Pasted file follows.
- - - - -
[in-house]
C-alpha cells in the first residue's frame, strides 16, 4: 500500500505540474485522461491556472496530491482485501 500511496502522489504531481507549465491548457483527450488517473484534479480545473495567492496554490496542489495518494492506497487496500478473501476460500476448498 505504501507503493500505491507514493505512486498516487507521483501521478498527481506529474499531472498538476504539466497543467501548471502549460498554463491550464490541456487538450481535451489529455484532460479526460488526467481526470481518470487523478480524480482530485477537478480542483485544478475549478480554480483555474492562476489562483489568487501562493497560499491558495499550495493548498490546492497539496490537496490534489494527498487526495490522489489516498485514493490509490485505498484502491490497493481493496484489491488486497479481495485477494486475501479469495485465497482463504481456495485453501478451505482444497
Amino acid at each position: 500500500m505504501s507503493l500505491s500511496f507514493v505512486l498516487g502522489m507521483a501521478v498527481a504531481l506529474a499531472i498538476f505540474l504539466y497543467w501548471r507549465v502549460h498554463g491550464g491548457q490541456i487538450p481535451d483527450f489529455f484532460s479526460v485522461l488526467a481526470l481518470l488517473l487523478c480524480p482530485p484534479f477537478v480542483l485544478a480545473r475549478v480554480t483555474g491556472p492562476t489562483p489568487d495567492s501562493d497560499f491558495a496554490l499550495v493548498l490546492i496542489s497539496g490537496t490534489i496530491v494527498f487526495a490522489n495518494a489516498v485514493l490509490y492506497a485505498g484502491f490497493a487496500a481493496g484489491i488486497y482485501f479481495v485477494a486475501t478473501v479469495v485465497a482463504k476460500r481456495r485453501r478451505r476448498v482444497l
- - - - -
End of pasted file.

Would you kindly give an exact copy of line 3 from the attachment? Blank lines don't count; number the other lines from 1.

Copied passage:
Amino acid at each position: 500500500m505504501s507503493l500505491s500511496f507514493v505512486l498516487g502522489m507521483a501521478v498527481a504531481l506529474a499531472i498538476f505540474l504539466y497543467w501548471r507549465v502549460h498554463g491550464g491548457q490541456i487538450p481535451d483527450f489529455f484532460s479526460v485522461l488526467a481526470l481518470l488517473l487523478c480524480p482530485p484534479f477537478v480542483l485544478a480545473r475549478v480554480t483555474g491556472p492562476t489562483p489568487d495567492s501562493d497560499f491558495a496554490l499550495v493548498l490546492i496542489s497539496g490537496t490534489i496530491v494527498f487526495a490522489n495518494a489516498v485514493l490509490y492506497a485505498g484502491f490497493a487496500a481493496g484489491i488486497y482485501f479481495v485477494a486475501t478473501v479469495v485465497a482463504k476460500r481456495r485453501r478451505r476448498v482444497l